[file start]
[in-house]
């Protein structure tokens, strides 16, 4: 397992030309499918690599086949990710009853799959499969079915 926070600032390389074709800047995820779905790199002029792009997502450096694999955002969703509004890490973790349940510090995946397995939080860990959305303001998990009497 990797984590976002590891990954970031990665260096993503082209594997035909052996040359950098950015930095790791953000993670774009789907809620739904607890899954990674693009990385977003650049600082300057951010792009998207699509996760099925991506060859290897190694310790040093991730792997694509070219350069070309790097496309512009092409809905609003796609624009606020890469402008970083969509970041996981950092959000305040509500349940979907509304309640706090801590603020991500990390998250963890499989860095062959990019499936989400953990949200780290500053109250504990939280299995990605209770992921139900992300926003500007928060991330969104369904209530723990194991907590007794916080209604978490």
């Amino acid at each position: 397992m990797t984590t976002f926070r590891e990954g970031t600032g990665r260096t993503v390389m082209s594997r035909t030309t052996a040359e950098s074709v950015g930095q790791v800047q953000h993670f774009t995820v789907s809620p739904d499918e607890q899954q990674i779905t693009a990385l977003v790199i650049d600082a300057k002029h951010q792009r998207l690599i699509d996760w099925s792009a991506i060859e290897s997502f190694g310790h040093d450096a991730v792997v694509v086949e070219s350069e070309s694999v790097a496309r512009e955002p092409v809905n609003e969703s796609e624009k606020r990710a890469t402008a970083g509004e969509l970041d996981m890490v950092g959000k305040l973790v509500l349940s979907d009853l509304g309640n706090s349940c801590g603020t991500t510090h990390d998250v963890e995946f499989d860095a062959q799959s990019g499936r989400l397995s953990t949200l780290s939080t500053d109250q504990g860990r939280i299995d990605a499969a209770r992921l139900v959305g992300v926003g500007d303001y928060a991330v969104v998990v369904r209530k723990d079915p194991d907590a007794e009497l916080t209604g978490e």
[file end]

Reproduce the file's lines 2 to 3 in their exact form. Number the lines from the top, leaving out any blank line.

């Protein structure tokens, strides 16, 4: 397992030309499918690599086949990710009853799959499969079915 926070600032390389074709800047995820779905790199002029792009997502450096694999955002969703509004890490973790349940510090995946397995939080860990959305303001998990009497 990797984590976002590891990954970031990665260096993503082209594997035909052996040359950098950015930095790791953000993670774009789907809620739904607890899954990674693009990385977003650049600082300057951010792009998207699509996760099925991506060859290897190694310790040093991730792997694509070219350069070309790097496309512009092409809905609003796609624009606020890469402008970083969509970041996981950092959000305040509500349940979907509304309640706090801590603020991500990390998250963890499989860095062959990019499936989400953990949200780290500053109250504990939280299995990605209770992921139900992300926003500007928060991330969104369904209530723990194991907590007794916080209604978490």
């Amino acid at each position: 397992m990797t984590t976002f926070r590891e990954g970031t600032g990665r260096t993503v390389m082209s594997r035909t030309t052996a040359e950098s074709v950015g930095q790791v800047q953000h993670f774009t995820v789907s809620p739904d499918e607890q899954q990674i779905t693009a990385l977003v790199i650049d600082a300057k002029h951010q792009r998207l690599i699509d996760w099925s792009a991506i060859e290897s997502f190694g310790h040093d450096a991730v792997v694509v086949e070219s350069e070309s694999v790097a496309r512009e955002p092409v809905n609003e969703s796609e624009k606020r990710a890469t402008a970083g509004e969509l970041d996981m890490v950092g959000k305040l973790v509500l349940s979907d009853l509304g309640n706090s349940c801590g603020t991500t510090h990390d998250v963890e995946f499989d860095a062959q799959s990019g499936r989400l397995s953990t949200l780290s939080t500053d109250q504990g860990r939280i299995d990605a499969a209770r992921l139900v959305g992300v926003g500007d303001y928060a991330v969104v998990v369904r209530k723990d079915p194991d907590a007794e009497l916080t209604g978490e």